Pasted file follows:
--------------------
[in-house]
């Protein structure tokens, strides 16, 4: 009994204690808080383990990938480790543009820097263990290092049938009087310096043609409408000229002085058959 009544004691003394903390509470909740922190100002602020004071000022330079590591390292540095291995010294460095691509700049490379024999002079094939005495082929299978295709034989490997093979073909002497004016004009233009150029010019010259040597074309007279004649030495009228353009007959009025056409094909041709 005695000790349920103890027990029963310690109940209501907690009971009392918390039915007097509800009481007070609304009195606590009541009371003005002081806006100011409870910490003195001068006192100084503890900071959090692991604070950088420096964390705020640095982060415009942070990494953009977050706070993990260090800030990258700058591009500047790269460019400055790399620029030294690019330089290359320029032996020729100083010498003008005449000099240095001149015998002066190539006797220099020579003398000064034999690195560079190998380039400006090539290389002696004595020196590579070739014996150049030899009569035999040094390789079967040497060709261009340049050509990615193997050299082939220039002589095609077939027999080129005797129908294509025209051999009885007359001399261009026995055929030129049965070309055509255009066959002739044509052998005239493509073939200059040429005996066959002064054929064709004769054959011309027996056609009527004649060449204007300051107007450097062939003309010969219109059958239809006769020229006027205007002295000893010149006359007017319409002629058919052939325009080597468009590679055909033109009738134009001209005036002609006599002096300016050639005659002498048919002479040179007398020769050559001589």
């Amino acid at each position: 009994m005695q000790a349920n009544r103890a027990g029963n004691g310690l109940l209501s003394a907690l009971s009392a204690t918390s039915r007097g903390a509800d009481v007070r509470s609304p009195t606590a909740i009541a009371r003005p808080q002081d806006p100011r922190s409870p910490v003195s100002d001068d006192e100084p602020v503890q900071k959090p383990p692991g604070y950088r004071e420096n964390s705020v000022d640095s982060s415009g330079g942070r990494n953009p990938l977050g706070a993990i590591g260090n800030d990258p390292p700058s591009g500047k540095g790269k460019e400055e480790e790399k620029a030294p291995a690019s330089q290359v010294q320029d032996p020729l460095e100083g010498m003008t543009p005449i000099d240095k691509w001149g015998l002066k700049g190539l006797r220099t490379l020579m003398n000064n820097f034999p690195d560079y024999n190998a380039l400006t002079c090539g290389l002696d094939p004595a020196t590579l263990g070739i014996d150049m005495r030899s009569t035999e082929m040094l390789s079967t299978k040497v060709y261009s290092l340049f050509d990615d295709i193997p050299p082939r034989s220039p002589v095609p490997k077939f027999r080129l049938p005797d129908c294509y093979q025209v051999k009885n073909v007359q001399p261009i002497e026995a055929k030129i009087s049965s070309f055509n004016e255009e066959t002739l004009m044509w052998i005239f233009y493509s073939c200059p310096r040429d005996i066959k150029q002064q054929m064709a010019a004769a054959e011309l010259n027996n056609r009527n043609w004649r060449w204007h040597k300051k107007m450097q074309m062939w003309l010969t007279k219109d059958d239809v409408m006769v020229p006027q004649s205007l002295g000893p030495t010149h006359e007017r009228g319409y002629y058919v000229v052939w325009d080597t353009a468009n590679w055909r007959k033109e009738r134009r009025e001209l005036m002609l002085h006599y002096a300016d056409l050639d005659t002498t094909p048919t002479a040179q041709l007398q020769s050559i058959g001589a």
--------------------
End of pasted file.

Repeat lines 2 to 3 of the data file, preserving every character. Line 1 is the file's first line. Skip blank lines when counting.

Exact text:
């Protein structure tokens, strides 16, 4: 009994204690808080383990990938480790543009820097263990290092049938009087310096043609409408000229002085058959 009544004691003394903390509470909740922190100002602020004071000022330079590591390292540095291995010294460095691509700049490379024999002079094939005495082929299978295709034989490997093979073909002497004016004009233009150029010019010259040597074309007279004649030495009228353009007959009025056409094909041709 005695000790349920103890027990029963310690109940209501907690009971009392918390039915007097509800009481007070609304009195606590009541009371003005002081806006100011409870910490003195001068006192100084503890900071959090692991604070950088420096964390705020640095982060415009942070990494953009977050706070993990260090800030990258700058591009500047790269460019400055790399620029030294690019330089290359320029032996020729100083010498003008005449000099240095001149015998002066190539006797220099020579003398000064034999690195560079190998380039400006090539290389002696004595020196590579070739014996150049030899009569035999040094390789079967040497060709261009340049050509990615193997050299082939220039002589095609077939027999080129005797129908294509025209051999009885007359001399261009026995055929030129049965070309055509255009066959002739044509052998005239493509073939200059040429005996066959002064054929064709004769054959011309027996056609009527004649060449204007300051107007450097062939003309010969219109059958239809006769020229006027205007002295000893010149006359007017319409002629058919052939325009080597468009590679055909033109009738134009001209005036002609006599002096300016050639005659002498048919002479040179007398020769050559001589």
């Amino acid at each position: 009994m005695q000790a349920n009544r103890a027990g029963n004691g310690l109940l209501s003394a907690l009971s009392a204690t918390s039915r007097g903390a509800d009481v007070r509470s609304p009195t606590a909740i009541a009371r003005p808080q002081d806006p100011r922190s409870p910490v003195s100002d001068d006192e100084p602020v503890q900071k959090p383990p692991g604070y950088r004071e420096n964390s705020v000022d640095s982060s415009g330079g942070r990494n953009p990938l977050g706070a993990i590591g260090n800030d990258p390292p700058s591009g500047k540095g790269k460019e400055e480790e790399k620029a030294p291995a690019s330089q290359v010294q320029d032996p020729l460095e100083g010498m003008t543009p005449i000099d240095k691509w001149g015998l002066k700049g190539l006797r220099t490379l020579m003398n000064n820097f034999p690195d560079y024999n190998a380039l400006t002079c090539g290389l002696d094939p004595a020196t590579l263990g070739i014996d150049m005495r030899s009569t035999e082929m040094l390789s079967t299978k040497v060709y261009s290092l340049f050509d990615d295709i193997p050299p082939r034989s220039p002589v095609p490997k077939f027999r080129l049938p005797d129908c294509y093979q025209v051999k009885n073909v007359q001399p261009i002497e026995a055929k030129i009087s049965s070309f055509n004016e255009e066959t002739l004009m044509w052998i005239f233009y493509s073939c200059p310096r040429d005996i066959k150029q002064q054929m064709a010019a004769a054959e011309l010259n027996n056609r009527n043609w004649r060449w204007h040597k300051k107007m450097q074309m062939w003309l010969t007279k219109d059958d239809v409408m006769v020229p006027q004649s205007l002295g000893p030495t010149h006359e007017r009228g319409y002629y058919v000229v052939w325009d080597t353009a468009n590679w055909r007959k033109e009738r134009r009025e001209l005036m002609l002085h006599y002096a300016d056409l050639d005659t002498t094909p048919t002479a040179q041709l007398q020769s050559i058959g001589a």